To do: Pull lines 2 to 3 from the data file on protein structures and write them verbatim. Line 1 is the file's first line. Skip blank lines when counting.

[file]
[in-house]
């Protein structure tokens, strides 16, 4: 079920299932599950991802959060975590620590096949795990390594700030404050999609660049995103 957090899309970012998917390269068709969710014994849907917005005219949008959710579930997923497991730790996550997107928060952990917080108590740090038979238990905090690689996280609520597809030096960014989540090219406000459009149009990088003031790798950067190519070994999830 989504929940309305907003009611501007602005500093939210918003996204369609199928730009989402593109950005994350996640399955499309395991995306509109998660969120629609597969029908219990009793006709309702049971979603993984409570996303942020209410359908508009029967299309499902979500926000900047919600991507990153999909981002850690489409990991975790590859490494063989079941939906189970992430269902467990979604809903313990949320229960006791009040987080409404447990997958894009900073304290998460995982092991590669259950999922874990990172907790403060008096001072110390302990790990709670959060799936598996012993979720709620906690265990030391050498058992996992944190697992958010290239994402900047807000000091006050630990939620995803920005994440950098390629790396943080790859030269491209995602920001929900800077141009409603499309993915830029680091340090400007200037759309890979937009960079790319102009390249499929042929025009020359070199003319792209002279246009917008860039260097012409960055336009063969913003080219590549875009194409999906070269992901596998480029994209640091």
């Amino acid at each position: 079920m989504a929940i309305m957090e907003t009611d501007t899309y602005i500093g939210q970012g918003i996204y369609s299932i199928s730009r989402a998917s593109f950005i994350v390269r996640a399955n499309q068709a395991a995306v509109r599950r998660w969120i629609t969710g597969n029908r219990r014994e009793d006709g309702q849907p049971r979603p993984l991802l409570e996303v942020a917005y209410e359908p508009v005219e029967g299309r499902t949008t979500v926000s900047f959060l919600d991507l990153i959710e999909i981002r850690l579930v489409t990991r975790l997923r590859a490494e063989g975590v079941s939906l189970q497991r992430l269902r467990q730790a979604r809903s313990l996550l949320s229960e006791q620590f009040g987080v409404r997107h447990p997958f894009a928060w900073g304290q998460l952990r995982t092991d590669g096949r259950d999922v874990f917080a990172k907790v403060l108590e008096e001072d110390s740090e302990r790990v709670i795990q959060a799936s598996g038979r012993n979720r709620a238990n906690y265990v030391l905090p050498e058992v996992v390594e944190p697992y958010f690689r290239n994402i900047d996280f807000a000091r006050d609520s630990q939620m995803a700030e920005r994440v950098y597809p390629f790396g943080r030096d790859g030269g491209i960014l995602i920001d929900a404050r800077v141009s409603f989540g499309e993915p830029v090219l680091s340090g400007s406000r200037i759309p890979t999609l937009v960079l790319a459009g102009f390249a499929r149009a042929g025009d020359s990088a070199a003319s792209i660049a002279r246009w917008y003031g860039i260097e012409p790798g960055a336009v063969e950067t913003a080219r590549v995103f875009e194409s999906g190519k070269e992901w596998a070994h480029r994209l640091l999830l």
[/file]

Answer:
């Protein structure tokens, strides 16, 4: 079920299932599950991802959060975590620590096949795990390594700030404050999609660049995103 957090899309970012998917390269068709969710014994849907917005005219949008959710579930997923497991730790996550997107928060952990917080108590740090038979238990905090690689996280609520597809030096960014989540090219406000459009149009990088003031790798950067190519070994999830 989504929940309305907003009611501007602005500093939210918003996204369609199928730009989402593109950005994350996640399955499309395991995306509109998660969120629609597969029908219990009793006709309702049971979603993984409570996303942020209410359908508009029967299309499902979500926000900047919600991507990153999909981002850690489409990991975790590859490494063989079941939906189970992430269902467990979604809903313990949320229960006791009040987080409404447990997958894009900073304290998460995982092991590669259950999922874990990172907790403060008096001072110390302990790990709670959060799936598996012993979720709620906690265990030391050498058992996992944190697992958010290239994402900047807000000091006050630990939620995803920005994440950098390629790396943080790859030269491209995602920001929900800077141009409603499309993915830029680091340090400007200037759309890979937009960079790319102009390249499929042929025009020359070199003319792209002279246009917008860039260097012409960055336009063969913003080219590549875009194409999906070269992901596998480029994209640091």
């Amino acid at each position: 079920m989504a929940i309305m957090e907003t009611d501007t899309y602005i500093g939210q970012g918003i996204y369609s299932i199928s730009r989402a998917s593109f950005i994350v390269r996640a399955n499309q068709a395991a995306v509109r599950r998660w969120i629609t969710g597969n029908r219990r014994e009793d006709g309702q849907p049971r979603p993984l991802l409570e996303v942020a917005y209410e359908p508009v005219e029967g299309r499902t949008t979500v926000s900047f959060l919600d991507l990153i959710e999909i981002r850690l579930v489409t990991r975790l997923r590859a490494e063989g975590v079941s939906l189970q497991r992430l269902r467990q730790a979604r809903s313990l996550l949320s229960e006791q620590f009040g987080v409404r997107h447990p997958f894009a928060w900073g304290q998460l952990r995982t092991d590669g096949r259950d999922v874990f917080a990172k907790v403060l108590e008096e001072d110390s740090e302990r790990v709670i795990q959060a799936s598996g038979r012993n979720r709620a238990n906690y265990v030391l905090p050498e058992v996992v390594e944190p697992y958010f690689r290239n994402i900047d996280f807000a000091r006050d609520s630990q939620m995803a700030e920005r994440v950098y597809p390629f790396g943080r030096d790859g030269g491209i960014l995602i920001d929900a404050r800077v141009s409603f989540g499309e993915p830029v090219l680091s340090g400007s406000r200037i759309p890979t999609l937009v960079l790319a459009g102009f390249a499929r149009a042929g025009d020359s990088a070199a003319s792209i660049a002279r246009w917008y003031g860039i260097e012409p790798g960055a336009v063969e950067t913003a080219r590549v995103f875009e194409s999906g190519k070269e992901w596998a070994h480029r994209l640091l999830l």